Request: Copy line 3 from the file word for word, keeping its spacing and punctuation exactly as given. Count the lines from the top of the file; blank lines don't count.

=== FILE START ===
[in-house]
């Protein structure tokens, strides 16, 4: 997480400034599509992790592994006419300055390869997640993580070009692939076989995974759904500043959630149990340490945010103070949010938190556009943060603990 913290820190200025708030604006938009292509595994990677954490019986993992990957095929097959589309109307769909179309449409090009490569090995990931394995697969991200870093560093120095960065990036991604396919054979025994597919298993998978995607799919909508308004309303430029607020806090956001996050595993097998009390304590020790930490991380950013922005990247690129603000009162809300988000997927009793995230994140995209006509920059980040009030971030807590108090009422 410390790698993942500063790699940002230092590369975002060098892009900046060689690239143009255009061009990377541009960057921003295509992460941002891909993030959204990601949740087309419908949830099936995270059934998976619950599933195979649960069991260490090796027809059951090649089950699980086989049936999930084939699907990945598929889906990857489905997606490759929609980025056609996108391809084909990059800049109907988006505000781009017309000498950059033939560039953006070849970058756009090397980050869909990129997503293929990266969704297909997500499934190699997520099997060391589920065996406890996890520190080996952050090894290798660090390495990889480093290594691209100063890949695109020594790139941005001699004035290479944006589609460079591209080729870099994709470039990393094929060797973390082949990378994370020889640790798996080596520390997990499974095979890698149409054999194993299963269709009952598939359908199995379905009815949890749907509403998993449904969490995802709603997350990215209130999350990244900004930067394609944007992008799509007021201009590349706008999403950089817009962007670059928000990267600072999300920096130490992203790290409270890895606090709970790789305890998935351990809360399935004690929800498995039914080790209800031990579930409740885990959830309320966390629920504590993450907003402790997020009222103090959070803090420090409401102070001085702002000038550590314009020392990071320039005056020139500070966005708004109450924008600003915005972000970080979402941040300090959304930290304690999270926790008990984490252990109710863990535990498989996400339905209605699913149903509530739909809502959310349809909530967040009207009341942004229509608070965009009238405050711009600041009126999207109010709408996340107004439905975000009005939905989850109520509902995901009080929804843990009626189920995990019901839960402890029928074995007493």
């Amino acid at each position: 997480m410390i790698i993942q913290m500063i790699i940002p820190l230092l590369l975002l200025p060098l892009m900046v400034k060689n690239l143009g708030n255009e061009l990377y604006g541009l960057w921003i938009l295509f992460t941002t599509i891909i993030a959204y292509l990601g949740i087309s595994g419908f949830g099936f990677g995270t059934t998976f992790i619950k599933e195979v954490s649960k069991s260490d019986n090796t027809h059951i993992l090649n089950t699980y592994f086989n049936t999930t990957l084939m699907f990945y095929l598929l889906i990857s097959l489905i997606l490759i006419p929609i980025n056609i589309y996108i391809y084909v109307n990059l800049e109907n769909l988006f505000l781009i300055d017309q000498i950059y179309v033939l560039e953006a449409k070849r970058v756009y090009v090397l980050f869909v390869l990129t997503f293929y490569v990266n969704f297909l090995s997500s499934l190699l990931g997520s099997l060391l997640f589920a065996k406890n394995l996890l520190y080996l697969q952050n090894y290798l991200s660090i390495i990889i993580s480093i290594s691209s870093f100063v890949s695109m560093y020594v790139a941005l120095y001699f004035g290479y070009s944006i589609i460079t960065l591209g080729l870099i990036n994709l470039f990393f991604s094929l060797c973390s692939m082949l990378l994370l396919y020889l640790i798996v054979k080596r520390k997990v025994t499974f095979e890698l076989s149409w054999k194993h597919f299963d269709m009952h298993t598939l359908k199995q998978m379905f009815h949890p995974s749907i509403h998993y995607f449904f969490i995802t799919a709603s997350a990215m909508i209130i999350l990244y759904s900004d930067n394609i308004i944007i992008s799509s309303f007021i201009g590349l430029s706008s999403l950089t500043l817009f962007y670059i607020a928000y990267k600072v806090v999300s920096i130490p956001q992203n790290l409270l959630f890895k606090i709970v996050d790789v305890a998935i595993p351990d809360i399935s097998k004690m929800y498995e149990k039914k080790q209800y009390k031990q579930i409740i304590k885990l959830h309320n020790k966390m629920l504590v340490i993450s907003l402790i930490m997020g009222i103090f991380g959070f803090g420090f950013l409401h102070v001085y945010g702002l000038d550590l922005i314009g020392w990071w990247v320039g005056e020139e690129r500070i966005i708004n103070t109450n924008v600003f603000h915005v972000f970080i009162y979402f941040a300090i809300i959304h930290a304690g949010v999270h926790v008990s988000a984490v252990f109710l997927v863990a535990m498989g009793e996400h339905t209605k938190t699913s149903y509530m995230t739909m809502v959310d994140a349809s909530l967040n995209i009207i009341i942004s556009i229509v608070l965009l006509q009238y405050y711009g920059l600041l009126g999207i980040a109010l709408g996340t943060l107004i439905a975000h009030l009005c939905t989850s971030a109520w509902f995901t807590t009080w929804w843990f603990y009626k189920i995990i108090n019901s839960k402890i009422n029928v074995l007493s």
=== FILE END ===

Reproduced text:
């Amino acid at each position: 997480m410390i790698i993942q913290m500063i790699i940002p820190l230092l590369l975002l200025p060098l892009m900046v400034k060689n690239l143009g708030n255009e061009l990377y604006g541009l960057w921003i938009l295509f992460t941002t599509i891909i993030a959204y292509l990601g949740i087309s595994g419908f949830g099936f990677g995270t059934t998976f992790i619950k599933e195979v954490s649960k069991s260490d019986n090796t027809h059951i993992l090649n089950t699980y592994f086989n049936t999930t990957l084939m699907f990945y095929l598929l889906i990857s097959l489905i997606l490759i006419p929609i980025n056609i589309y996108i391809y084909v109307n990059l800049e109907n769909l988006f505000l781009i300055d017309q000498i950059y179309v033939l560039e953006a449409k070849r970058v756009y090009v090397l980050f869909v390869l990129t997503f293929y490569v990266n969704f297909l090995s997500s499934l190699l990931g997520s099997l060391l997640f589920a065996k406890n394995l996890l520190y080996l697969q952050n090894y290798l991200s660090i390495i990889i993580s480093i290594s691209s870093f100063v890949s695109m560093y020594v790139a941005l120095y001699f004035g290479y070009s944006i589609i460079t960065l591209g080729l870099i990036n994709l470039f990393f991604s094929l060797c973390s692939m082949l990378l994370l396919y020889l640790i798996v054979k080596r520390k997990v025994t499974f095979e890698l076989s149409w054999k194993h597919f299963d269709m009952h298993t598939l359908k199995q998978m379905f009815h949890p995974s749907i509403h998993y995607f449904f969490i995802t799919a709603s997350a990215m909508i209130i999350l990244y759904s900004d930067n394609i308004i944007i992008s799509s309303f007021i201009g590349l430029s706008s999403l950089t500043l817009f962007y670059i607020a928000y990267k600072v806090v999300s920096i130490p956001q992203n790290l409270l959630f890895k606090i709970v996050d790789v305890a998935i595993p351990d809360i399935s097998k004690m929800y498995e149990k039914k080790q209800y009390k031990q579930i409740i304590k885990l959830h309320n020790k966390m629920l504590v340490i993450s907003l402790i930490m997020g009222i103090f991380g959070f803090g420090f950013l409401h102070v001085y945010g702002l000038d550590l922005i314009g020392w990071w990247v320039g005056e020139e690129r500070i966005i708004n103070t109450n924008v600003f603000h915005v972000f970080i009162y979402f941040a300090i809300i959304h930290a304690g949010v999270h926790v008990s988000a984490v252990f109710l997927v863990a535990m498989g009793e996400h339905t209605k938190t699913s149903y509530m995230t739909m809502v959310d994140a349809s909530l967040n995209i009207i009341i942004s556009i229509v608070l965009l006509q009238y405050y711009g920059l600041l009126g999207i980040a109010l709408g996340t943060l107004i439905a975000h009030l009005c939905t989850s971030a109520w509902f995901t807590t009080w929804w843990f603990y009626k189920i995990i108090n019901s839960k402890i009422n029928v074995l007493s």